As you can see, clearly, no instructor could meet Joe’s needs – at least not for an extended period of time. So, while it is important to care for students, sometimes their needs can become so weighty that they become demanding of an instructor’s time and generosity. While giving and sharing are a part of a good instructors repertoire, doing so every evening after 10pm can get a little heavy – especially when the student begins to demand this time (free of charge of course).

Second, a good instructor is a giver. Giving and caring go hand in hand. An instructor who truly cares about the progress of each student will consistently give from the heart. A good instructor will give extra time to students who need additional help, as well as freely share their time, experience, wisdom and knowledge with all. A good instructor will consistently go above and beyond the call of duty. He or she will give until they can give no more!

Third, a good instructor must know how to present information to a diverse group of students. Whether they are teaching to men or women, adults or kids, military or civilian, foreign or locals, the good instructors will know the best way to present the information to the group they are in front of. They will know which subjects to present as well as which ones should be avoided. The good instructor will make every effort to present information in an entertaining and enjoyable fashion that will help the student retain the information easier.

If an aspiring instructor does not know how to effectively present information to a diverse group of individuals, he or she will make every effort to learn how to do it. A good instructor knows that no one is born a good instructor and that becoming one is something that takes time, patience, effort and persistence.

Four, a good instructor willingly adapts to the ever-changing needs of his clients. The good instructor has paid attention to detail and knows that his students train for a variety of reasons. Some students train for fun, while other do so to relieve stress. Some train because they want to learn self-defense, while others do so because they desire to feel the adrenaline rush of competition or the euphoria of learning something new and challenging. Some students come to class to prove something, while others come to class because they desire to “feel” are a part of something bigger than themselves. The good instructor knows all of these things and adapts to them. He allows each student to find and travel his chosen path, as well as change his choice of paths at a later point in time. Knowing how to adapt to each client is important to the success and health of the academy.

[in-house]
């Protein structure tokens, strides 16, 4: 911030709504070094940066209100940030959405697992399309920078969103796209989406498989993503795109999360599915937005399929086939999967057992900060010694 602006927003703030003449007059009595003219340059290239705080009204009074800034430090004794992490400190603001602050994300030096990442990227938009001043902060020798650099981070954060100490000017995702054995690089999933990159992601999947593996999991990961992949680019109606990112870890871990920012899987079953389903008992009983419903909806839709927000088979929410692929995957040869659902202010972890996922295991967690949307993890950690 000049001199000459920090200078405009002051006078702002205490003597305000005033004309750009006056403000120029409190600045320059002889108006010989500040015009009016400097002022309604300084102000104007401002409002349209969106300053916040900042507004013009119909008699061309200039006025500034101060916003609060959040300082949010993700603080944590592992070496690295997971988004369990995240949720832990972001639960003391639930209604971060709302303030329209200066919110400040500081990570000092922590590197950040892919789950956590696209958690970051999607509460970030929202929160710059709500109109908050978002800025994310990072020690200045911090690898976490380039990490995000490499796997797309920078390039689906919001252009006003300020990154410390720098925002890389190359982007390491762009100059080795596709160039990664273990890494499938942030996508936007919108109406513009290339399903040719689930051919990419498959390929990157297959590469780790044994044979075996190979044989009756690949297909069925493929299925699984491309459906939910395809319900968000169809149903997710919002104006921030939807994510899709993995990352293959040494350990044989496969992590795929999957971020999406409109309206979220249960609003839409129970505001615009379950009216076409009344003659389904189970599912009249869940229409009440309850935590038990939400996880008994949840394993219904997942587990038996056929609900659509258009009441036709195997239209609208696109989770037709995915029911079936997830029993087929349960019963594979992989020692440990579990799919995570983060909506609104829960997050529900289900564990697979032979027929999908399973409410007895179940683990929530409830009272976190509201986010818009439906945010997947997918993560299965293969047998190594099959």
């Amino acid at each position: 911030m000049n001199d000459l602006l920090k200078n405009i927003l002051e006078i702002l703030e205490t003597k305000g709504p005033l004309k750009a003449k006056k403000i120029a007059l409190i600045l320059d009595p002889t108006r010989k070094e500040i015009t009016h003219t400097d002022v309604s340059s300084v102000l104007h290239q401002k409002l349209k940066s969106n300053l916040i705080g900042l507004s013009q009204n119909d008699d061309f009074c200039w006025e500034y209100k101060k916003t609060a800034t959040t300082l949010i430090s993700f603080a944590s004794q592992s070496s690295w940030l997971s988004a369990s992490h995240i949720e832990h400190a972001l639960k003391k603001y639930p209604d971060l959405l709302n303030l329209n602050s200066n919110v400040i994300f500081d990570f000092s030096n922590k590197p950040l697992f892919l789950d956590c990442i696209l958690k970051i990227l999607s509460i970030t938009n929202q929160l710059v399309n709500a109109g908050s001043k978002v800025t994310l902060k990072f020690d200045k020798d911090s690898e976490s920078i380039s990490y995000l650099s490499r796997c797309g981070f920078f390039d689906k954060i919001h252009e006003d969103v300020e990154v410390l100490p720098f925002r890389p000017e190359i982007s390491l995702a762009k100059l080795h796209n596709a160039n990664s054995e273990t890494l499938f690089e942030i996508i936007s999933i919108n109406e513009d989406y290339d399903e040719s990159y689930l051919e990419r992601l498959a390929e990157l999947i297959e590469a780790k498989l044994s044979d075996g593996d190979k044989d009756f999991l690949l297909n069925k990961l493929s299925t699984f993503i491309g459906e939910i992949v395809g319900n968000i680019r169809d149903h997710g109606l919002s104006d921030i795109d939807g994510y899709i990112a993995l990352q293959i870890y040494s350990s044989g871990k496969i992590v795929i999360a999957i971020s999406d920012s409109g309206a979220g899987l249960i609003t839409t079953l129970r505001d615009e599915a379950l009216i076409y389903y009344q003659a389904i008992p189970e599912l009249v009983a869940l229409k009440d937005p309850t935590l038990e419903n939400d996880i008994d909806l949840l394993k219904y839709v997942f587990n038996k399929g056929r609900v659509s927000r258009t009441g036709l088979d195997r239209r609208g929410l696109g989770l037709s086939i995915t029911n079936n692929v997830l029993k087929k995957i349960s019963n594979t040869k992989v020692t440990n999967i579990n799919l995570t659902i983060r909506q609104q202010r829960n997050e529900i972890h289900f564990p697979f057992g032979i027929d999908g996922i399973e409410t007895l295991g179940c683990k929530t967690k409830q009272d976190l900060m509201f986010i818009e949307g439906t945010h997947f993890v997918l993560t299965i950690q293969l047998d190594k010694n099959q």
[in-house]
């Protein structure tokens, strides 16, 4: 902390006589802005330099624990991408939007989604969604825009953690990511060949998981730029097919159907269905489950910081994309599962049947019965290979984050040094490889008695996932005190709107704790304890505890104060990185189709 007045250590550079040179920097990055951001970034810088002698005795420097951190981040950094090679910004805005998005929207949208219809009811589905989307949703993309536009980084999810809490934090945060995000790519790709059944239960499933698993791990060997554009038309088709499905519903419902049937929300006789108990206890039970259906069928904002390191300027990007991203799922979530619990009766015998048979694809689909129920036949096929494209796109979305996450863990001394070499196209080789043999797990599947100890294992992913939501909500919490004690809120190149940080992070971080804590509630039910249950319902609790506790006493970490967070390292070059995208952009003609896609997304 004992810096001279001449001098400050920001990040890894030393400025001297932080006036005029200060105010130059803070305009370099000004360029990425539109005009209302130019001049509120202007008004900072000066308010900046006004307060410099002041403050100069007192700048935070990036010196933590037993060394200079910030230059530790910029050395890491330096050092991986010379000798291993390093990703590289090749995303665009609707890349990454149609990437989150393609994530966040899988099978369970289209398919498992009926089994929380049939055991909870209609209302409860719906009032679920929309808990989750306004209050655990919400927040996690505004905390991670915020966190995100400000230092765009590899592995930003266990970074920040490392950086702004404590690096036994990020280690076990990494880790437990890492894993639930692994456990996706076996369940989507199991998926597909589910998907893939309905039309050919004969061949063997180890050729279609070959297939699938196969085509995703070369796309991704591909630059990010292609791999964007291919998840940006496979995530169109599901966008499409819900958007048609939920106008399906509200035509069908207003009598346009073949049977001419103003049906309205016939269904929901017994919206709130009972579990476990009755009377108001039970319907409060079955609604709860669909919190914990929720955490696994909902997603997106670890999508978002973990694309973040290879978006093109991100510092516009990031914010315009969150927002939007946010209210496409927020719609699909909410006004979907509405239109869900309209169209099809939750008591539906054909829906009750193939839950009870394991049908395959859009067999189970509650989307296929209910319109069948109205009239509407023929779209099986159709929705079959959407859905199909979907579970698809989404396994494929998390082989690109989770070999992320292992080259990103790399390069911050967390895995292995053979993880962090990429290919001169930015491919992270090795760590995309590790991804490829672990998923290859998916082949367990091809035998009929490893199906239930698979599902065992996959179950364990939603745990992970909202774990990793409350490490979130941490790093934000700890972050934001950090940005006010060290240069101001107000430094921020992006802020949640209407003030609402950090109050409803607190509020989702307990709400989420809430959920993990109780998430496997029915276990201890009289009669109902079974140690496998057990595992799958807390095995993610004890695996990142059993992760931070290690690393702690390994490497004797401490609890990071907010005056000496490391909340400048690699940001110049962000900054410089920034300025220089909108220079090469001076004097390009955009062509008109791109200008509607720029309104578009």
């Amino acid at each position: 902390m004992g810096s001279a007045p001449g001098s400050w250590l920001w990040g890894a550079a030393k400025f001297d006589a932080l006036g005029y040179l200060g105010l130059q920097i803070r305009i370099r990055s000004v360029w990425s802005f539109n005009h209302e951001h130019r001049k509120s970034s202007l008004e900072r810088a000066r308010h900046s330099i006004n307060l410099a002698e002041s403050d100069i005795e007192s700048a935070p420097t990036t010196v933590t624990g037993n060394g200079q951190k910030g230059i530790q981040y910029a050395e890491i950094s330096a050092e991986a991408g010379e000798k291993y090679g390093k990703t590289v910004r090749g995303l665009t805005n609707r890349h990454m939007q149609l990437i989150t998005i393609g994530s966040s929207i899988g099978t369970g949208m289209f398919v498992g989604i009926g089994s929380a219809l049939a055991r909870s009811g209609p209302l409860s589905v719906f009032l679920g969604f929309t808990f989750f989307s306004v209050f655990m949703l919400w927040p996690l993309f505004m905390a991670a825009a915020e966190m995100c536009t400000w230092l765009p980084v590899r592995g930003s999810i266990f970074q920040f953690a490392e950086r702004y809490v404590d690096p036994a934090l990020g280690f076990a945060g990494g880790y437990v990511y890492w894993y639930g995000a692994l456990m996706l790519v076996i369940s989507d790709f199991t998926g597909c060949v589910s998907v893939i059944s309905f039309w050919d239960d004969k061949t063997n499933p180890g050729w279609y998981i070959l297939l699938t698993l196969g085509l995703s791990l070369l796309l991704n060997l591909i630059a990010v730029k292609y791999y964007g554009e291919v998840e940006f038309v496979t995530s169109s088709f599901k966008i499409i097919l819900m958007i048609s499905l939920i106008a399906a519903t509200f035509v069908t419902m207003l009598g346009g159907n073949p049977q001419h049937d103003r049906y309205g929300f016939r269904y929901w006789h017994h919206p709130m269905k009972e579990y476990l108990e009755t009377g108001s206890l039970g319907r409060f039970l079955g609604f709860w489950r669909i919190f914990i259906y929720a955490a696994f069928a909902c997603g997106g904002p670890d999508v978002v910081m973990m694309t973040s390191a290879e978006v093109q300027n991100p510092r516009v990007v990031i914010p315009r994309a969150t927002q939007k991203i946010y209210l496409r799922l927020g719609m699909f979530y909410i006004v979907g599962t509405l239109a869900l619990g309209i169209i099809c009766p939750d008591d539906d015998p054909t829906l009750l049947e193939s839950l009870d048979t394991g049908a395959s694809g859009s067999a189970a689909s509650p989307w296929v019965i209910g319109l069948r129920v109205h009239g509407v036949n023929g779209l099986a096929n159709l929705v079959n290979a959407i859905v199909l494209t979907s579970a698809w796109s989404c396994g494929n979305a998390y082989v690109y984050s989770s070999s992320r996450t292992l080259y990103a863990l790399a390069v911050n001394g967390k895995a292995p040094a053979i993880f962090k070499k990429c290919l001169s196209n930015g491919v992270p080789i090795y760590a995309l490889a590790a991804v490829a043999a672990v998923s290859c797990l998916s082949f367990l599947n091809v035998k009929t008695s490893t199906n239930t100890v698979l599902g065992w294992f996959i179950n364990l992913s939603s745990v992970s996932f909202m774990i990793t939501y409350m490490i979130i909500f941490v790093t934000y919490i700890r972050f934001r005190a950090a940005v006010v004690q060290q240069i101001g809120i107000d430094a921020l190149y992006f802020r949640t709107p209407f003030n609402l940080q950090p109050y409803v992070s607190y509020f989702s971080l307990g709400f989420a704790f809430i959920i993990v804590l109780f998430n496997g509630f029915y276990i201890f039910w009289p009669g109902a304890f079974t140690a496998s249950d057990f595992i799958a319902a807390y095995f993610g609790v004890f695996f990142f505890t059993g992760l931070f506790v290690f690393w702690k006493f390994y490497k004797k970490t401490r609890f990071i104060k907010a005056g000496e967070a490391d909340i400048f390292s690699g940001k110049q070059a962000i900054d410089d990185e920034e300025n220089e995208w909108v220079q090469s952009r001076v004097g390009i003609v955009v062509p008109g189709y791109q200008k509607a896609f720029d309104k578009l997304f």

Unfortunately, change and adaptation are two things some instructors fight as though their lives depended on it. However, their refusal to change sends a subtle message that says, “I have no desire to be a student again.” It also says, “I enjoy the instructor status I have.” The good instructor knows that the needs of his clients will change over time. He also knows that he must change and adapt to them, as well keep current on all the latest trends. This “change” will help keep new life in the training environment, as well as keep boredom and frustration at low levels.

Additionally, I believe it is important that the good instructor allow his or her students to find their own path, as well as change their choice of paths over time. A good instructor will not force his students down a path he thinks they should go. For example, if the student does not want to compete, the instructor should not force him to compete. However, if the student changes his mind at a later point in time, that’s OK. It’s the client’s prerogative to change his mind. The good instructor knows this and adapts!

A good instructor embraces change in the student, the academy and him or herself!

Five, a good instructor maintains a high level of awareness to those who have special needs; 1) Those who learn very quickly, 2) Those who learn at a slower pace, 3) Those who lack confidence or need reassurance, and 4) Those who do not possess a high level of coordination. The good instructor also pays attention to atmosphere of the class. He knows his students not only require him to be an excellent instructor who shares and cares, but he also knows they want him to be the keeper of the peace, a solver of problems and a judge of fairness and equality! In short, the good instructor makes every effort to stay keen about his students, as well as create and maintain a safe and enjoyable training environment for all.